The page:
Home
http://www.faz.net/-hur-7bguu
HERAUSGEGEBEN VON WERNER D'INKA, BERTHOLD KOHLER, GÜNTHER NONNENMACHER, HOLGER STELTZNER

Information Consumerism The Price of Hypocrisy

Even the best laws will not lead to a safer internet. We need a sharper picture of the information apocalypse that awaits us in a world where personal data is traded to avert the catastrophy.

© Hackerphotos.com / Win McNamee Vergrößern Dr. Jekyll and Mister Hyde? The military and the IT sphere already affiliated, as you may see in the person of one of the most powerful men of the world: Keith Alexander, Director of the NSA, recruiting hackers at Defcon 2012, wearing a t-shirt of the civil rights organisation „Electronic Frontier Foundation“; in service uniform on the right

The problem with the sick, obsessive superpower revealed to us by Edward Snowden is that it cannot bring itself to utter the one line it absolutely must utter before it can move on: “My name is America and I’m a dataholic.” For American spies, Big Data is like crack cocaine: just a few doses – and you can forget about mending your way and kicking the habit. Yes, there’s an initial illusion of grandeur and narcissistic omnipotence – just look at us, we could prevent another 9/11! – but a clearer, unmediated brain would surely notice that one’s judgment has been severely impaired. Prevent another 9/11? When two kids with extensive presence on social media can blow up a marathon in Boston? Really? All this data, all this sacrifice– and for what?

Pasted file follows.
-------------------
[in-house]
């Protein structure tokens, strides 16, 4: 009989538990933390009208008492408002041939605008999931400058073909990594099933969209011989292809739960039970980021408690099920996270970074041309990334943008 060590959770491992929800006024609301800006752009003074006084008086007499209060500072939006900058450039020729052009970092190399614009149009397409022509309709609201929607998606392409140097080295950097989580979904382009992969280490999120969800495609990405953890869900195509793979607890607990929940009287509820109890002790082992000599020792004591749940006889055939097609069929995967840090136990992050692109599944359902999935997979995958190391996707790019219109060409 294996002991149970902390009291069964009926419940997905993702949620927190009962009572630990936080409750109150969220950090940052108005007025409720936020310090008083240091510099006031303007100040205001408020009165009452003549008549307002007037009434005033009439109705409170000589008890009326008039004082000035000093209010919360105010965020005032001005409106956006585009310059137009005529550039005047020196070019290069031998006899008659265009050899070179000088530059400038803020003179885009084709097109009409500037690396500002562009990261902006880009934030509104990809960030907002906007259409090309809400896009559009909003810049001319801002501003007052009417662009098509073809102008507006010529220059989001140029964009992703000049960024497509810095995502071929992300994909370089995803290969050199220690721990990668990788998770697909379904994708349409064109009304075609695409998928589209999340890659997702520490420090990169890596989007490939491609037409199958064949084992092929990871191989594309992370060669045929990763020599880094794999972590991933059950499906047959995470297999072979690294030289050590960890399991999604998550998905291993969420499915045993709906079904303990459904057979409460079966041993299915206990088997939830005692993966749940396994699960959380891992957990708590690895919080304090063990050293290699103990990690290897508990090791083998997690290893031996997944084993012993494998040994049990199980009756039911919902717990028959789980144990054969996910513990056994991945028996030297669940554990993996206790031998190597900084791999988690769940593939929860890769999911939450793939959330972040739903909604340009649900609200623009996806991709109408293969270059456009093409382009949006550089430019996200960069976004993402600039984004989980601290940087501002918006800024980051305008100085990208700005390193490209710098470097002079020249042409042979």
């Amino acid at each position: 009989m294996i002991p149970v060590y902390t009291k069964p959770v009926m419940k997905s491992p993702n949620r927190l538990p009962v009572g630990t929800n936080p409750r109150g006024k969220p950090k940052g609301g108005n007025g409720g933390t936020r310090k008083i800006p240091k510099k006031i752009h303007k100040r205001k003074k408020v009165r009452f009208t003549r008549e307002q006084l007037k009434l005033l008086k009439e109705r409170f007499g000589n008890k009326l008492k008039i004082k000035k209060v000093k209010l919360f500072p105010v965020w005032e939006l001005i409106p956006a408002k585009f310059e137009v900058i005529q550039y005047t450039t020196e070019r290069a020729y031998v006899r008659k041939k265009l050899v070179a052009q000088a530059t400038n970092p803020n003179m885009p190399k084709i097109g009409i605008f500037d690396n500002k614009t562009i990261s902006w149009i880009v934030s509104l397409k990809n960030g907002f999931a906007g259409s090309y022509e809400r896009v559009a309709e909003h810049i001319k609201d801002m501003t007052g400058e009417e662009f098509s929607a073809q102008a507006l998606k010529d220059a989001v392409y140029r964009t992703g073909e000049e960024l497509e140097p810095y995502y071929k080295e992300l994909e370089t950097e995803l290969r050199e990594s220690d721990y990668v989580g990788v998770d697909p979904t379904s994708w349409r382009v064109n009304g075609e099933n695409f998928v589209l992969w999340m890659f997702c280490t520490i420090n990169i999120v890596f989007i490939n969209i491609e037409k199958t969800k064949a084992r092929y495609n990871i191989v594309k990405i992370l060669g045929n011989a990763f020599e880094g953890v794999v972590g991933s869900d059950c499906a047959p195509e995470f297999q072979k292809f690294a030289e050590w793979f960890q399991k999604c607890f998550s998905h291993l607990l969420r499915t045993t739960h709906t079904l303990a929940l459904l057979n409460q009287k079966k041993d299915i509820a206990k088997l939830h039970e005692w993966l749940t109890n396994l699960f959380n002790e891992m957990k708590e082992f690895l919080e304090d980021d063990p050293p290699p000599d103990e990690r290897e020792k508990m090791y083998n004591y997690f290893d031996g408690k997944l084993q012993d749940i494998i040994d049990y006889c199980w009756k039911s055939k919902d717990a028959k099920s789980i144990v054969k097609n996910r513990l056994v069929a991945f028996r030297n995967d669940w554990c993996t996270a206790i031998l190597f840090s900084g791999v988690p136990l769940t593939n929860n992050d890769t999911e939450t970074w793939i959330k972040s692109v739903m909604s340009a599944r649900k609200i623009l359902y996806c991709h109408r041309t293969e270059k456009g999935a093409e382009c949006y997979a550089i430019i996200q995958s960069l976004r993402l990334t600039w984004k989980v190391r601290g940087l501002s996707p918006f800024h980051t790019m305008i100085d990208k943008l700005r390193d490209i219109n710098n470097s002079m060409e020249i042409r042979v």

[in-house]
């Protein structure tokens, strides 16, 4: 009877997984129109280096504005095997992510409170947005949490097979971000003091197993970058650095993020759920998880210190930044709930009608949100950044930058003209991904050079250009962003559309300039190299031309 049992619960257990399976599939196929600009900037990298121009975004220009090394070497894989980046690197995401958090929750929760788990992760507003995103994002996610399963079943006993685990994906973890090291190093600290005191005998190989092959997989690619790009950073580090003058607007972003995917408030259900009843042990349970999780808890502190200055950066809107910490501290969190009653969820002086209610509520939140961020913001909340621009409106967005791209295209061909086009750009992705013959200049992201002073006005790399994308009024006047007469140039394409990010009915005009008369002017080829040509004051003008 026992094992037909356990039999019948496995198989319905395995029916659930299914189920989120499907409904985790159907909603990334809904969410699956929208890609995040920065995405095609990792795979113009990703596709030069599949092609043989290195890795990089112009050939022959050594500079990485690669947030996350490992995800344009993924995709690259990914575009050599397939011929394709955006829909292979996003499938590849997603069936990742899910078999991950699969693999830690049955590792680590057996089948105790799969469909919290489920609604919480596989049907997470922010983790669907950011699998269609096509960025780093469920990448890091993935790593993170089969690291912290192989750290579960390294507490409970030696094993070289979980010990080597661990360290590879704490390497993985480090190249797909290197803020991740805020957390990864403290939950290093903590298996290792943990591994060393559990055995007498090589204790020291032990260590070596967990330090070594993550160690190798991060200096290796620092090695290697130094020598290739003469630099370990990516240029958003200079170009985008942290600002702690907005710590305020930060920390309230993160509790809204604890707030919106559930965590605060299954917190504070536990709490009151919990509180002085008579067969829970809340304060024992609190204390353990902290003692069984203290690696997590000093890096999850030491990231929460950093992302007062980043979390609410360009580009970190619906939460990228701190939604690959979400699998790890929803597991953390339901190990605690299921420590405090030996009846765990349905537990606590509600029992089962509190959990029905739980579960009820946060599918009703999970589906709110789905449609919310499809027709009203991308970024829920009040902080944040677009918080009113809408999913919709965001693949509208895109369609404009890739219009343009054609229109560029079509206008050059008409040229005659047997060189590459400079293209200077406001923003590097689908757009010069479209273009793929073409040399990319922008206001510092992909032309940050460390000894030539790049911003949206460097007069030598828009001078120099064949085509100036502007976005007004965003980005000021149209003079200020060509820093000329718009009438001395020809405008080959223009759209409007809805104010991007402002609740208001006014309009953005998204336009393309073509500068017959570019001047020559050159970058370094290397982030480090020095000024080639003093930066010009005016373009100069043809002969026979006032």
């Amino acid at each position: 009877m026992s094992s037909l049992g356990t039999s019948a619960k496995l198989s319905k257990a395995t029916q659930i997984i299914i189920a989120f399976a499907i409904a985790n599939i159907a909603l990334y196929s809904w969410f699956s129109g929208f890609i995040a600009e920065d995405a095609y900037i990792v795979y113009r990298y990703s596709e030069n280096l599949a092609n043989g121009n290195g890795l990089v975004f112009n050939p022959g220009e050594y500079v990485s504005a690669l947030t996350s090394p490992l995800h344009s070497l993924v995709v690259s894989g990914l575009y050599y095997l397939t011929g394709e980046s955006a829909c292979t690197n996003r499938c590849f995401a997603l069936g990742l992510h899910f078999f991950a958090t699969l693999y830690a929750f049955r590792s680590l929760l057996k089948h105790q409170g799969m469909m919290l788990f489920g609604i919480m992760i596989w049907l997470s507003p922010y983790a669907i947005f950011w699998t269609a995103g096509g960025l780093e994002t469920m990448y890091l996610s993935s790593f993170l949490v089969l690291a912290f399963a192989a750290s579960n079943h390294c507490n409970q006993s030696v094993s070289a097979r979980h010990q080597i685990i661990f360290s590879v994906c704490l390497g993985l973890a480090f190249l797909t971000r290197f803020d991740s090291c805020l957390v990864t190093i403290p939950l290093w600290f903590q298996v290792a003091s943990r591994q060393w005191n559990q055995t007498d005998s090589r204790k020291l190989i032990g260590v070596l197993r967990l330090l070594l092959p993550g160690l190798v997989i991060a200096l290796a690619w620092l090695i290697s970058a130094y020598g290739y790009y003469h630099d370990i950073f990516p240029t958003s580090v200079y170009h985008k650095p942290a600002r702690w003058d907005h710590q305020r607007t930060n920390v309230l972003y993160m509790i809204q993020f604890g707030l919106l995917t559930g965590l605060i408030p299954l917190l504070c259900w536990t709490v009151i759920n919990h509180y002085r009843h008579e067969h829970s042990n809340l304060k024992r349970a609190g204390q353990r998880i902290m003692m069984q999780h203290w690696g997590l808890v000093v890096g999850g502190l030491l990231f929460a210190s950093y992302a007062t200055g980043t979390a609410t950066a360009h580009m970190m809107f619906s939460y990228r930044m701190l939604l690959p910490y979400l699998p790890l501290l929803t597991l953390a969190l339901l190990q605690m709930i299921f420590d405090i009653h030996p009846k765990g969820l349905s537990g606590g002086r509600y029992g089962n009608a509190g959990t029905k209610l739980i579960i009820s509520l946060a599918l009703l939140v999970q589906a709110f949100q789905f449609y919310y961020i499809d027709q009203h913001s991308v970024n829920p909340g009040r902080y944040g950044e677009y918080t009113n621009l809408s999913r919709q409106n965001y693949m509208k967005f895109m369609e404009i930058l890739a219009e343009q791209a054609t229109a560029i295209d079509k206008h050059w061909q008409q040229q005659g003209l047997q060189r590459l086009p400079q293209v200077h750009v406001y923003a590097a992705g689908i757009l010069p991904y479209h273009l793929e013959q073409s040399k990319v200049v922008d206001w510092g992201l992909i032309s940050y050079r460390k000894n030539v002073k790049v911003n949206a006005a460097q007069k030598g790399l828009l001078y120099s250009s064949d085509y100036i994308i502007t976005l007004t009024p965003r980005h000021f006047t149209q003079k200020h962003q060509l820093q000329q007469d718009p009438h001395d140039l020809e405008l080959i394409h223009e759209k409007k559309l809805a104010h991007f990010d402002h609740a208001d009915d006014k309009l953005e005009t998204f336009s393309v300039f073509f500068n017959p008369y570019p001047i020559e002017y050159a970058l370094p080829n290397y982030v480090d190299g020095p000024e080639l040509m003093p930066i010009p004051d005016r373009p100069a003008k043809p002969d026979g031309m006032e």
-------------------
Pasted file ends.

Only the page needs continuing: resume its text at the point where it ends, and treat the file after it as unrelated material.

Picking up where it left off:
So let us not pass over America’s surveillance addiction in silence. It is real; it has consequences; and the world would do itself a service by sending America to a Big Data rehab. But there’s more to learn from the Snowden affair. It has also busted a number of myths that are only peripherally related to surveillance: myths about the supposed benefits of decentralized and commercially-operated digital infrastructure, about the current state of technologically-mediated geopolitics, about the existence of a separate realm known as “cyberspace.” We must take stock of where we are and reflect on where we soon will be, especially if we fail to confront – legally but, even more importantly, intellectually – the many temptations of information consumerism.

Why surrender control over electronic communications?

First of all, many Europeans are finally grasping, to their great dismay, that the word “cloud” in “cloud computing” is just a euphemism for “some dark bunker in Idaho or Utah.” Borges, had he lived long enough, would certainly choose a server rack – not a library – as the primary site for his surreal stories. A database larger than the world it is meant to represent: a Borges short story or a slide from an NSA PowerPoint? One can’t say for sure.